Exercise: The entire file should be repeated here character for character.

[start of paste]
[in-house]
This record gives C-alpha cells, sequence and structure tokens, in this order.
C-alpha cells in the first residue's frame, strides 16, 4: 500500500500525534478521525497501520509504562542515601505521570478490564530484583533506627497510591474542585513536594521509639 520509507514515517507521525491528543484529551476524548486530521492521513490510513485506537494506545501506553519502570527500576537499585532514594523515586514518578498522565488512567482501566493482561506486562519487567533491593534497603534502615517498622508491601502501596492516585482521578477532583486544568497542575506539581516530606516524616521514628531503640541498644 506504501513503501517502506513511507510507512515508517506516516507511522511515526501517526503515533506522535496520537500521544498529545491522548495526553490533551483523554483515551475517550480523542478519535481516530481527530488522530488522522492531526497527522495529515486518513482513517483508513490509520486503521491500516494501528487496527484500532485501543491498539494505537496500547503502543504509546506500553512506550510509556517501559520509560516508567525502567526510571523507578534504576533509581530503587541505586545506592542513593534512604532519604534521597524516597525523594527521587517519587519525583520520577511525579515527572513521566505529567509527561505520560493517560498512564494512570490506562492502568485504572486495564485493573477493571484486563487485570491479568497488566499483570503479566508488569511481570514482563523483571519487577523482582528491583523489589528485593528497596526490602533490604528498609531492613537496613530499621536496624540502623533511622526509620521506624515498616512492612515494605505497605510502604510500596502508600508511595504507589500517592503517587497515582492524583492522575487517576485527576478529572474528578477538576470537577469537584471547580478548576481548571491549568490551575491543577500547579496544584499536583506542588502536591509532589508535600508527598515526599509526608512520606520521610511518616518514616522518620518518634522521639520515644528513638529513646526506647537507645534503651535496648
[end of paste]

[in-house]
This record gives C-alpha cells, sequence and structure tokens, in this order.
C-alpha cells in the first residue's frame, strides 16, 4: 500500500500525534478521525497501520509504562542515601505521570478490564530484583533506627497510591474542585513536594521509639 520509507514515517507521525491528543484529551476524548486530521492521513490510513485506537494506545501506553519502570527500576537499585532514594523515586514518578498522565488512567482501566493482561506486562519487567533491593534497603534502615517498622508491601502501596492516585482521578477532583486544568497542575506539581516530606516524616521514628531503640541498644 506504501513503501517502506513511507510507512515508517506516516507511522511515526501517526503515533506522535496520537500521544498529545491522548495526553490533551483523554483515551475517550480523542478519535481516530481527530488522530488522522492531526497527522495529515486518513482513517483508513490509520486503521491500516494501528487496527484500532485501543491498539494505537496500547503502543504509546506500553512506550510509556517501559520509560516508567525502567526510571523507578534504576533509581530503587541505586545506592542513593534512604532519604534521597524516597525523594527521587517519587519525583520520577511525579515527572513521566505529567509527561505520560493517560498512564494512570490506562492502568485504572486495564485493573477493571484486563487485570491479568497488566499483570503479566508488569511481570514482563523483571519487577523482582528491583523489589528485593528497596526490602533490604528498609531492613537496613530499621536496624540502623533511622526509620521506624515498616512492612515494605505497605510502604510500596502508600508511595504507589500517592503517587497515582492524583492522575487517576485527576478529572474528578477538576470537577469537584471547580478548576481548571491549568490551575491543577500547579496544584499536583506542588502536591509532589508535600508527598515526599509526608512520606520521610511518616518514616522518620518518634522521639520515644528513638529513646526506647537507645534503651535496648